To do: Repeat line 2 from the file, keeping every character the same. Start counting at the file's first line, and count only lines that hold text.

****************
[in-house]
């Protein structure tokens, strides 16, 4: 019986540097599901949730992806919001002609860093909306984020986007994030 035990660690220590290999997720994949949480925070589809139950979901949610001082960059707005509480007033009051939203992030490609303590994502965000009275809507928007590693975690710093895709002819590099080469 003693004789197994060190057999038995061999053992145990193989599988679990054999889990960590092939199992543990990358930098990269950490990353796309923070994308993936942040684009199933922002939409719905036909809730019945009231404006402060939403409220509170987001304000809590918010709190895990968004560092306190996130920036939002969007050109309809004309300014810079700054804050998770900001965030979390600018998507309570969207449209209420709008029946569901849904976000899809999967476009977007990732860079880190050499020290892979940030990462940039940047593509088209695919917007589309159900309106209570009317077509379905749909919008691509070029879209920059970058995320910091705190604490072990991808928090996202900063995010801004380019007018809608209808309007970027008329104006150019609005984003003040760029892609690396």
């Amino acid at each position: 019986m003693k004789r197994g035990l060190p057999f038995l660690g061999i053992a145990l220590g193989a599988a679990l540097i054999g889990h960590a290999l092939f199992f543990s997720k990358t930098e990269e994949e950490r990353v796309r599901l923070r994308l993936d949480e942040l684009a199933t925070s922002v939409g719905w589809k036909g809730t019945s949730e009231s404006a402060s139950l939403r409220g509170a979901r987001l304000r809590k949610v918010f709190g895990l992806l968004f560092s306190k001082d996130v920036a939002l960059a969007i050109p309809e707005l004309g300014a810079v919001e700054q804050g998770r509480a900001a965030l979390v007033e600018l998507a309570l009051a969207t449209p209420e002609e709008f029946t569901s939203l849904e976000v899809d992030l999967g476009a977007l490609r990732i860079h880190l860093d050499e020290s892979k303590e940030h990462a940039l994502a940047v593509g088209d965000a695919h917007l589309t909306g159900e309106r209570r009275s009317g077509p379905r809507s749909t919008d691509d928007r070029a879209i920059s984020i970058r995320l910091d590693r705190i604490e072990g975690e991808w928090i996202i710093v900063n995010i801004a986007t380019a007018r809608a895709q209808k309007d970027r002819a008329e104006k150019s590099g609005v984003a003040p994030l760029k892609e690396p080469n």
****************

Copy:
């Protein structure tokens, strides 16, 4: 019986540097599901949730992806919001002609860093909306984020986007994030 035990660690220590290999997720994949949480925070589809139950979901949610001082960059707005509480007033009051939203992030490609303590994502965000009275809507928007590693975690710093895709002819590099080469 003693004789197994060190057999038995061999053992145990193989599988679990054999889990960590092939199992543990990358930098990269950490990353796309923070994308993936942040684009199933922002939409719905036909809730019945009231404006402060939403409220509170987001304000809590918010709190895990968004560092306190996130920036939002969007050109309809004309300014810079700054804050998770900001965030979390600018998507309570969207449209209420709008029946569901849904976000899809999967476009977007990732860079880190050499020290892979940030990462940039940047593509088209695919917007589309159900309106209570009317077509379905749909919008691509070029879209920059970058995320910091705190604490072990991808928090996202900063995010801004380019007018809608209808309007970027008329104006150019609005984003003040760029892609690396």